MACollectionUtilities is a set of Smalltalk-inspired methods and macros on Cocoa collection classes, taking advantage of blocks. It is released under a BSD license.
MACollectionUtilities includes three macros to simplify creating arrays, sets, and dictionaries. These macros give you something similar to the collection literals found in other languages, rather than the unwieldy
[NSArray arrayWithObjects:...] syntax that Cocoa provides.
ARRAY(a, b, c)- Create an
NSArraythat holds objects a, b, and c.
SET(a, b, c)- Like
ARRAY, but creates an
DICT(a, b, c, d)- Create an
a -> band
c -> d.
DICT uses the IMO much more sensible key/value order instead of Cocoa's standard value/key order. Be aware.
Also note that these macros do not need, and you should not place, a
nil at the end. They can detect the end of their arguments without your help.
Methods are provided on
NSSet to do mapping, filtering, and matching. When used on
NSArray, the resulting array is in the same order as the original, and matching always finds the first object.
NSSet is unordered and so is the result, and which matching object is found is undefined. These category methods are prefixed with
ma_ to avoid conflicts with other category methods.
ma_map:- Call the block once for each object in the collection, and use the return values to create a new collection. Note that block must not return
ma_select:- Call the block once for each object in the collection. Use the objects where the block returns
YESto create a new collection.
ma_match:- Search for an object in the collection for which the block returns
YESand return it.
ma_reduce:block:- Start an accumulated value with the first argument. Call the block on each element of the array, passing it that element and the accumulated value so far. Set the accumulated value to the result. Allows an arbitrary "summation" operation to be performed on an array.
ma_sorted:- Use the block as a comparator to sort the array. Unlike the built-in Cocoa methods, the comparator returns a single
BOOL, indicating whether the two objects should be sorted in ascending order. Note that this is different from the normal Cocoa technique of returning ascending, descending, or equal. Due to this difference, the comparator will be called somewhat more often than with the standard Cocoa methods, since it sometimes needs to be called twice to fully detect the ordering of a pair of objects.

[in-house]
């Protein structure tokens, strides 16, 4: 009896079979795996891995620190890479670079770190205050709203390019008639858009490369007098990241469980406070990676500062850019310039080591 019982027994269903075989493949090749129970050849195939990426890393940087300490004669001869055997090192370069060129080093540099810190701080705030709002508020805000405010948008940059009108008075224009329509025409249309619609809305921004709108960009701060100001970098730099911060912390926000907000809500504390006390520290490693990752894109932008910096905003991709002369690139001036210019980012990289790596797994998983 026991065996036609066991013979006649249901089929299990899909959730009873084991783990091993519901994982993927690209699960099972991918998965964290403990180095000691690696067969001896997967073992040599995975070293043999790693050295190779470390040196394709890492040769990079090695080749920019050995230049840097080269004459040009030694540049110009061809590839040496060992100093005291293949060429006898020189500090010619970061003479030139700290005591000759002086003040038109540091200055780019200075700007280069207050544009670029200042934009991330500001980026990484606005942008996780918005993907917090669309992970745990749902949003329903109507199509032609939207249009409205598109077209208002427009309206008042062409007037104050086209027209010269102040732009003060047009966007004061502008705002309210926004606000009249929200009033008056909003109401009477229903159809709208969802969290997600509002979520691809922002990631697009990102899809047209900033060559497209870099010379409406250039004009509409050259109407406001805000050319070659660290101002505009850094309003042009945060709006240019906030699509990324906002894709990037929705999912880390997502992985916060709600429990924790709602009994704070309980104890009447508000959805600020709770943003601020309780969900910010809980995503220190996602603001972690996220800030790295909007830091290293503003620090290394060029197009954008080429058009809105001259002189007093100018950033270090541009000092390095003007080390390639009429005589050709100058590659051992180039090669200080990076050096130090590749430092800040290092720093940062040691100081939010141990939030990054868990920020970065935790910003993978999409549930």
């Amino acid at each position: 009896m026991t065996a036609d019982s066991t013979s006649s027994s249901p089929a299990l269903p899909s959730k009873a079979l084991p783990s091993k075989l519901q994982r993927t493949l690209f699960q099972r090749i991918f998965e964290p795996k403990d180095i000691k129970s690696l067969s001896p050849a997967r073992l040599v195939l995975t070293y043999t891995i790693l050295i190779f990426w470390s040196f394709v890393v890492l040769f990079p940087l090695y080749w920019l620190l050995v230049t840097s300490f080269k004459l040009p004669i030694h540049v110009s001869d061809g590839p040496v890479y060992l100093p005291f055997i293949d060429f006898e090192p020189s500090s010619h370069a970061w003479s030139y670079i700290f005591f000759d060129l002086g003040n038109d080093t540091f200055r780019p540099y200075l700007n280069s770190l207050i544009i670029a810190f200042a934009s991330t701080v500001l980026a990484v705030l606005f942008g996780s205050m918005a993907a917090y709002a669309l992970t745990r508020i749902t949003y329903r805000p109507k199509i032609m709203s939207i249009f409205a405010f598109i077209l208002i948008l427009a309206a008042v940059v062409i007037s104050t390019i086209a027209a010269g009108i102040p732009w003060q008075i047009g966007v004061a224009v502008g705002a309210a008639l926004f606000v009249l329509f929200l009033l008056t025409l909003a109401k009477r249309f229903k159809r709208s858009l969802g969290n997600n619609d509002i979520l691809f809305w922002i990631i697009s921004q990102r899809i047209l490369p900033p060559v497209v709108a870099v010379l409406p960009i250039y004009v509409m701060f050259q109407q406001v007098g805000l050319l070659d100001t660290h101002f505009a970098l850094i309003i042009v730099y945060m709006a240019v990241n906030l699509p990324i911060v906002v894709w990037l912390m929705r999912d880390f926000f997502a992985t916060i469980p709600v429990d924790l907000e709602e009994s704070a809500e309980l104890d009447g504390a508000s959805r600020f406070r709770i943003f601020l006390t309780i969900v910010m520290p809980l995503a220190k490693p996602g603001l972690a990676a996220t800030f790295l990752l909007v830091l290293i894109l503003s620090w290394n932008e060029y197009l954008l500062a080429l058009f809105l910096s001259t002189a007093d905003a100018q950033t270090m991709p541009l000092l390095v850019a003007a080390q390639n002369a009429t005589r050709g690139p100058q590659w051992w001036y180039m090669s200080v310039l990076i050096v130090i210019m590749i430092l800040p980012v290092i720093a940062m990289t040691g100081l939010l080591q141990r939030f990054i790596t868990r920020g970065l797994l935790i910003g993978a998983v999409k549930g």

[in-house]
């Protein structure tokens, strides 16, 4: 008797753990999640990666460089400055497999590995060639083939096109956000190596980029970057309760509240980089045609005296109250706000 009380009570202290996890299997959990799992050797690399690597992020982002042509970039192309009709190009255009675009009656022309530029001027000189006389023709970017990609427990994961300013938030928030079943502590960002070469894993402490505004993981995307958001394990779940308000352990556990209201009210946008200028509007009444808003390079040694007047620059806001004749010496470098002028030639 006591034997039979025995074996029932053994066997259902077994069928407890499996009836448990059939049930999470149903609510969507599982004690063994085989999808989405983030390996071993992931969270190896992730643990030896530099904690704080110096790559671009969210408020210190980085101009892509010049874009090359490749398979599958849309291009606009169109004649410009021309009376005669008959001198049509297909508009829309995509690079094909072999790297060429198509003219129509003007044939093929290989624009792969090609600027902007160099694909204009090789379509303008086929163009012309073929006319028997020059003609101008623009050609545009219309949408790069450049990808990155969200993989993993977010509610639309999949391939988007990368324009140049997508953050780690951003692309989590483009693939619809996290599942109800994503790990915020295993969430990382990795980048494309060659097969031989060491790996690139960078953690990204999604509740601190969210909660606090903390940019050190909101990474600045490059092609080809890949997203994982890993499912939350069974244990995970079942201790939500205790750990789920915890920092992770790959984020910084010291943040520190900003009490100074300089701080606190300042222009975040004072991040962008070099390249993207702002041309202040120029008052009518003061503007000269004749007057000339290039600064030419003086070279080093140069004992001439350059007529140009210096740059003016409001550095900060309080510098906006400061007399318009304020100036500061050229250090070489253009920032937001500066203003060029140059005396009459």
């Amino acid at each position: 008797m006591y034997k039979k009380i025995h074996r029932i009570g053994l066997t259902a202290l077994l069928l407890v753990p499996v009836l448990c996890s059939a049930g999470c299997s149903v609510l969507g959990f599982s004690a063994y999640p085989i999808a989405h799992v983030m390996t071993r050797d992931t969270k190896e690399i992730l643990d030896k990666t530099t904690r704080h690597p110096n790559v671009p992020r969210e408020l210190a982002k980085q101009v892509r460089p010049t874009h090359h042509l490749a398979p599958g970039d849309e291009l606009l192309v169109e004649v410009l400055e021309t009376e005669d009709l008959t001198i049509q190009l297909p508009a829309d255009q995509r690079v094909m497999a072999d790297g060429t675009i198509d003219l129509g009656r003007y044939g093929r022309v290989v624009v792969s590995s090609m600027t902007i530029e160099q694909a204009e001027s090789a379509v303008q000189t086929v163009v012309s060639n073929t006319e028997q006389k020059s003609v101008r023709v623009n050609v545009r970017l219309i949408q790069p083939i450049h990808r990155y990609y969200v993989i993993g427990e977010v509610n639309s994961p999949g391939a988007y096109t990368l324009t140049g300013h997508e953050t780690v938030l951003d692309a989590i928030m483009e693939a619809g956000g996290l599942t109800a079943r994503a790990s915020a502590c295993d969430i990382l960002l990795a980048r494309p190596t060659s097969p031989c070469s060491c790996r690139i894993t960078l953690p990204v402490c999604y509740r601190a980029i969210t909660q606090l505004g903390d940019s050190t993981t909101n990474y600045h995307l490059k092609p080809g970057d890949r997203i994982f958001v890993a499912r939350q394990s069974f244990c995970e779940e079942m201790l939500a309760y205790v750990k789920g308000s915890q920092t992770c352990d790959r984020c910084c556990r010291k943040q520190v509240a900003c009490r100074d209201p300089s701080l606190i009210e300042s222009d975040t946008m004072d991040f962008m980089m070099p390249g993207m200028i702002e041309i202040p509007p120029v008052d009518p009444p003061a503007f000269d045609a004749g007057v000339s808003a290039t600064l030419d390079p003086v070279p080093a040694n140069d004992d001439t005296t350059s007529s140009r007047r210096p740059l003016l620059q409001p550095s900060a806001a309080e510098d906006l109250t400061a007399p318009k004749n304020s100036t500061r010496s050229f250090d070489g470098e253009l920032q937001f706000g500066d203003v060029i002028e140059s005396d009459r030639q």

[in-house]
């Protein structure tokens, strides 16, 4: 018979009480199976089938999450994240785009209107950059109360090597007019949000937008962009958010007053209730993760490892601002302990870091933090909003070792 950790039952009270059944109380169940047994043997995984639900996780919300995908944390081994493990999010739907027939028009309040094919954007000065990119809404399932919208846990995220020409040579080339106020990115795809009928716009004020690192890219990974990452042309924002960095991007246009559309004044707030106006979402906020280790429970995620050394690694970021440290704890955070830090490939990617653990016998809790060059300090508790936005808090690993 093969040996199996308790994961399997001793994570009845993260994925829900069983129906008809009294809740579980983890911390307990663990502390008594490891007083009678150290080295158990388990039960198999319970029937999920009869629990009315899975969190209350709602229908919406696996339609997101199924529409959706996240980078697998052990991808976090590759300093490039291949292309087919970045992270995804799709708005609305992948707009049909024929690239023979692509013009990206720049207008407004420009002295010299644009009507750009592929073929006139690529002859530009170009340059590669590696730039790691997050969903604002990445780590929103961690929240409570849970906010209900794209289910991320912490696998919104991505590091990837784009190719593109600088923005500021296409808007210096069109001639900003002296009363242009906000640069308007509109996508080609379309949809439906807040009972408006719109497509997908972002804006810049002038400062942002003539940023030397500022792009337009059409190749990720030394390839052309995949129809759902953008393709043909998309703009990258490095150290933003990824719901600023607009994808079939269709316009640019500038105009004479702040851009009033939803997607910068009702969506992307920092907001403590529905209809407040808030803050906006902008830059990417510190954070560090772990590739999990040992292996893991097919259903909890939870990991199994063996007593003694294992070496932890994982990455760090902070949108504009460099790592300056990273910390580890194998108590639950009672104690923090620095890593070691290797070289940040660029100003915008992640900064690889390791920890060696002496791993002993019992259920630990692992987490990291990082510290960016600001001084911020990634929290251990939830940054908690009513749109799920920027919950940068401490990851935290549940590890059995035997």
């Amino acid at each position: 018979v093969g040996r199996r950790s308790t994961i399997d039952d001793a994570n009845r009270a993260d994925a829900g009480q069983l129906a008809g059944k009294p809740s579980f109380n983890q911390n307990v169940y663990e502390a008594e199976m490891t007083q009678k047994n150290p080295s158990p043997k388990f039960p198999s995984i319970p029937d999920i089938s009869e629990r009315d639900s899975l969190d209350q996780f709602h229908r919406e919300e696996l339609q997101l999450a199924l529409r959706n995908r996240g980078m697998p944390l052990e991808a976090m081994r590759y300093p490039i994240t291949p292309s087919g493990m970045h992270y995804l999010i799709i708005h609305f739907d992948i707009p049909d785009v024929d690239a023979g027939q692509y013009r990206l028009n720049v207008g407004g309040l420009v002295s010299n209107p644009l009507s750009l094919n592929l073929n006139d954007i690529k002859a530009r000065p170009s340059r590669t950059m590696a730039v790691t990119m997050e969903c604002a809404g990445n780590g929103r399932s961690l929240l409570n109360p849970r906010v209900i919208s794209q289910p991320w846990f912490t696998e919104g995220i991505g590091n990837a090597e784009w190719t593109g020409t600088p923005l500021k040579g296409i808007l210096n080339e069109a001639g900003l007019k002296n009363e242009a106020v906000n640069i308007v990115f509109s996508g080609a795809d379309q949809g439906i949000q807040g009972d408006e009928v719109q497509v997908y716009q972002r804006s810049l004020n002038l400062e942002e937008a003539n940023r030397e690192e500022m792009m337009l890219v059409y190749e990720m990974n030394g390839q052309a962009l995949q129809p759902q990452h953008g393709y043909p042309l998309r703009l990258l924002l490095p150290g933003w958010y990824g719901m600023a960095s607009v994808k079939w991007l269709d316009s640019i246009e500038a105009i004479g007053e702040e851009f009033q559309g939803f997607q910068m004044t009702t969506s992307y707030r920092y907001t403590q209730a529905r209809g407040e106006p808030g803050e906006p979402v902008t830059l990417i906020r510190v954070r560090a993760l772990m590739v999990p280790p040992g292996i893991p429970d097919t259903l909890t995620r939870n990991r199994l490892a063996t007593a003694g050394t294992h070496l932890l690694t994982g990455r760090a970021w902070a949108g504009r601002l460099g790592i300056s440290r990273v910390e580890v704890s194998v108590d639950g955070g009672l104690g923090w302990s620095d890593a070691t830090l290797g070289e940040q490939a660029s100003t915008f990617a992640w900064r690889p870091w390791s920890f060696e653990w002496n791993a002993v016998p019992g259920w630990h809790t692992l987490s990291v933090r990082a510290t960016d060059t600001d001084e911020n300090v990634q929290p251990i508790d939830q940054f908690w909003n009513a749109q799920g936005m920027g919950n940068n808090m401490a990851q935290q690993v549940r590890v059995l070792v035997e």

To simplify the use of the above methods, helper macros are provided. These macros take a collection as their first parameter and an expression as their second. The expression is used to create a block which is passed to the appropriate method. The parameter
obj is implicitly created by most macros and can be used in the expression to refer to the individual objects.
MATCHmacros all correspond to the methods of the same names.
REJECTmacro is equivalent to a
SELECTexcept that it selects objects for which the expression is false.
REDUCEmacro takes three arguments: the collection, the initial value, and the expression to use for reduction. This macro implicitly creates parameters
a(the accumulated value) and
b(the object from the array).
SORTEDmacro implicitly creates parameters
b, and the second parameter should be an expression which evaluates to true if
ashould be sorted before
Take an array of strings and append a suffix:
NSArray *newArray = MAP(stringArray, [obj stringByAppendingString: suffix]);
Append a prefix instead:
NSArray *newArray = MAP(stringArray, [prefix stringByAppendingString: obj]);
Find text files in a directory:
NSArray *files = SELECT([[NSFileManager defaultManager] contentsOfDirectoryAtPath: path error: NULL], [[obj pathExtension] isEqual: @"txt"]);
Find image files:
NSSet *extensions = SET(@"jpg", @"jpeg", @"tiff", @"png", @"pdf"); NSArray *files = SELECT([[NSFileManager defaultManager] contentsOfDirectoryAtPath: path error: NULL], [extensions containsObject: [obj pathExtension]]);
Find the first string that starts with an asterisk:
NSString *asteriskString = MATCH(stringArray, [obj hasPrefix: @"*"]);
Concatenate all of the strings in an array:
NSString *concatenated = REDUCE(stringArray, @"", [a stringByAppendingString: b]);
Sum all of the lengths of the strings in an array:
NSNumber *sumObj = REDUCE(stringArray, nil, [NSNumber numberWithInteger: [a integerValue] + [b length]]); NSUInteger sum = [sumObj integerValue];
Sort an array of strings ascending in order of string length:
NSArray *orderedArray = SORTED(array, [a length] < [b length]);
Sometimes it's useful to work on multiple arrays in parallel. For example, imagine that you have two arrays of strings and you want to create a third array that contains the contents of the two arrays combined into a single string. With MACollectionUtilities this is extremely easy:
NSArray *first = ARRAY(@"alpha", @"air", @"bicy"); NSArray *second = ARRAY(@"bet", @"plane", @"cle"); NSArray *words = MAP(first, [obj stringByAppendingString: EACH(second)]); // words now contains alphabet, airplane, bicycle
EACH macro depends on context set up by the other macros. You can only use it with the macros, not with the methods.
You can use multiple arrays with multiple
EACH macros to enumerate several collections in parallel:
NSArray *result = MAP(objects, [obj performSelector: NSSelectorFromString(EACH(selectorNames)) withObject: EACH(firstArguments) withObject: EACH(secondArguments)];
EACH macro works by creating and tracking an
NSEnumerator internally. It lazily creates the enumerator on the first use, and then uses
nextObject at each call. Thus if your arrays are not the same length, it will begin to return
nil, watch out.
Because they are unordered, parallel enumeration doesn't make sense for
EACH is not supported for them.